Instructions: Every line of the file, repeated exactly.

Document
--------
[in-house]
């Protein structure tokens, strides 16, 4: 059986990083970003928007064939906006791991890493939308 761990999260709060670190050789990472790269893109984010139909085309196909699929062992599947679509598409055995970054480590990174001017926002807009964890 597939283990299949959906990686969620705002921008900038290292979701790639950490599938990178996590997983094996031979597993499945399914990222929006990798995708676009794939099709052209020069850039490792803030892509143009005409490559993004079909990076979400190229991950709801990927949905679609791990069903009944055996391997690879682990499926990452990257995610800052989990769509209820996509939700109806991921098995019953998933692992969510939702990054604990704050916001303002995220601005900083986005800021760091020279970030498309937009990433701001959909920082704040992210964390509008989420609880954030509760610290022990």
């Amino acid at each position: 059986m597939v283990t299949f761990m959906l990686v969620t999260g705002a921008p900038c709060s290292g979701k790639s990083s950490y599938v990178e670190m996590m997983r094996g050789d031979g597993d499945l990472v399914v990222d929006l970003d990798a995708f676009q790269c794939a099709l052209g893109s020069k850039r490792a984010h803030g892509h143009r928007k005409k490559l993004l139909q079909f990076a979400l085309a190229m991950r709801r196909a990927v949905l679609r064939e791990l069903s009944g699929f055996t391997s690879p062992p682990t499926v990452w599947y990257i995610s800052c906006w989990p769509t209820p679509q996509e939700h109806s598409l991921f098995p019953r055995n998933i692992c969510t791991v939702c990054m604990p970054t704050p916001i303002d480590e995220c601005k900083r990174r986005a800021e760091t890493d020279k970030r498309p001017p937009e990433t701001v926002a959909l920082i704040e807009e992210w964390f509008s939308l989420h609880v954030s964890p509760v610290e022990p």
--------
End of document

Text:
[in-house]
């Protein structure tokens, strides 16, 4: 059986990083970003928007064939906006791991890493939308 761990999260709060670190050789990472790269893109984010139909085309196909699929062992599947679509598409055995970054480590990174001017926002807009964890 597939283990299949959906990686969620705002921008900038290292979701790639950490599938990178996590997983094996031979597993499945399914990222929006990798995708676009794939099709052209020069850039490792803030892509143009005409490559993004079909990076979400190229991950709801990927949905679609791990069903009944055996391997690879682990499926990452990257995610800052989990769509209820996509939700109806991921098995019953998933692992969510939702990054604990704050916001303002995220601005900083986005800021760091020279970030498309937009990433701001959909920082704040992210964390509008989420609880954030509760610290022990």
């Amino acid at each position: 059986m597939v283990t299949f761990m959906l990686v969620t999260g705002a921008p900038c709060s290292g979701k790639s990083s950490y599938v990178e670190m996590m997983r094996g050789d031979g597993d499945l990472v399914v990222d929006l970003d990798a995708f676009q790269c794939a099709l052209g893109s020069k850039r490792a984010h803030g892509h143009r928007k005409k490559l993004l139909q079909f990076a979400l085309a190229m991950r709801r196909a990927v949905l679609r064939e791990l069903s009944g699929f055996t391997s690879p062992p682990t499926v990452w599947y990257i995610s800052c906006w989990p769509t209820p679509q996509e939700h109806s598409l991921f098995p019953r055995n998933i692992c969510t791991v939702c990054m604990p970054t704050p916001i303002d480590e995220c601005k900083r990174r986005a800021e760091t890493d020279k970030r498309p001017p937009e990433t701001v926002a959909l920082i704040e807009e992210w964390f509008s939308l989420h609880v954030s964890p509760v610290e022990p």